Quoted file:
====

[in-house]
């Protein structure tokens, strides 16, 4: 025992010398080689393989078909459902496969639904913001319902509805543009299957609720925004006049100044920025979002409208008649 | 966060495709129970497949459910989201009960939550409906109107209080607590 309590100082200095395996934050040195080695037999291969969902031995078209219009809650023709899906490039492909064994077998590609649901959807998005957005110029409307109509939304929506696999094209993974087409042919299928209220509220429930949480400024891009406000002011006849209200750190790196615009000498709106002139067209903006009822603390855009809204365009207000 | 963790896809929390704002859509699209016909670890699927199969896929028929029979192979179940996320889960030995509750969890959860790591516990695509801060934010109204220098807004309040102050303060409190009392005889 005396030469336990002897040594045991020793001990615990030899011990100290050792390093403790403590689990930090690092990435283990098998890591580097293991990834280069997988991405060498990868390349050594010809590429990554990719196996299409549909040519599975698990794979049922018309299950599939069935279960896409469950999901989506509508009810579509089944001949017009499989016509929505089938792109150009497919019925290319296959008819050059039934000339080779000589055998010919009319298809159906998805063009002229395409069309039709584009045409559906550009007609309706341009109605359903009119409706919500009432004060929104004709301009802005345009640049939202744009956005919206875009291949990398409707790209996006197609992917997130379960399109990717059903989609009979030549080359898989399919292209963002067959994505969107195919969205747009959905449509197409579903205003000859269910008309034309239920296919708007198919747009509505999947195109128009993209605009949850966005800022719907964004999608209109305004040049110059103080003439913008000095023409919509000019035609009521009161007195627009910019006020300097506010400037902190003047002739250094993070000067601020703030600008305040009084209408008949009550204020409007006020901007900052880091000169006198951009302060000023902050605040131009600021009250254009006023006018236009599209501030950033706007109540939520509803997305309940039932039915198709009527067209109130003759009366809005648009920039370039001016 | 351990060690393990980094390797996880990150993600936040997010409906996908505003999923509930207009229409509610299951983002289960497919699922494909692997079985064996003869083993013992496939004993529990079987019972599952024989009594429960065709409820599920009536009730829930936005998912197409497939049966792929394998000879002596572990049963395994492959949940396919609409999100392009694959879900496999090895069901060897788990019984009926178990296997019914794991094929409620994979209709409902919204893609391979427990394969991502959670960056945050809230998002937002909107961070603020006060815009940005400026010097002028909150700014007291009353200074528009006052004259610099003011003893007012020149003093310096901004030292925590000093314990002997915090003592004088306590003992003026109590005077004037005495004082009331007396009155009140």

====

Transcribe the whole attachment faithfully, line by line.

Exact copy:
[in-house]
């Protein structure tokens, strides 16, 4: 025992010398080689393989078909459902496969639904913001319902509805543009299957609720925004006049100044920025979002409208008649 | 966060495709129970497949459910989201009960939550409906109107209080607590 309590100082200095395996934050040195080695037999291969969902031995078209219009809650023709899906490039492909064994077998590609649901959807998005957005110029409307109509939304929506696999094209993974087409042919299928209220509220429930949480400024891009406000002011006849209200750190790196615009000498709106002139067209903006009822603390855009809204365009207000 | 963790896809929390704002859509699209016909670890699927199969896929028929029979192979179940996320889960030995509750969890959860790591516990695509801060934010109204220098807004309040102050303060409190009392005889 005396030469336990002897040594045991020793001990615990030899011990100290050792390093403790403590689990930090690092990435283990098998890591580097293991990834280069997988991405060498990868390349050594010809590429990554990719196996299409549909040519599975698990794979049922018309299950599939069935279960896409469950999901989506509508009810579509089944001949017009499989016509929505089938792109150009497919019925290319296959008819050059039934000339080779000589055998010919009319298809159906998805063009002229395409069309039709584009045409559906550009007609309706341009109605359903009119409706919500009432004060929104004709301009802005345009640049939202744009956005919206875009291949990398409707790209996006197609992917997130379960399109990717059903989609009979030549080359898989399919292209963002067959994505969107195919969205747009959905449509197409579903205003000859269910008309034309239920296919708007198919747009509505999947195109128009993209605009949850966005800022719907964004999608209109305004040049110059103080003439913008000095023409919509000019035609009521009161007195627009910019006020300097506010400037902190003047002739250094993070000067601020703030600008305040009084209408008949009550204020409007006020901007900052880091000169006198951009302060000023902050605040131009600021009250254009006023006018236009599209501030950033706007109540939520509803997305309940039932039915198709009527067209109130003759009366809005648009920039370039001016 | 351990060690393990980094390797996880990150993600936040997010409906996908505003999923509930207009229409509610299951983002289960497919699922494909692997079985064996003869083993013992496939004993529990079987019972599952024989009594429960065709409820599920009536009730829930936005998912197409497939049966792929394998000879002596572990049963395994492959949940396919609409999100392009694959879900496999090895069901060897788990019984009926178990296997019914794991094929409620994979209709409902919204893609391979427990394969991502959670960056945050809230998002937002909107961070603020006060815009940005400026010097002028909150700014007291009353200074528009006052004259610099003011003893007012020149003093310096901004030292925590000093314990002997915090003592004088306590003992003026109590005077004037005495004082009331007396009155009140």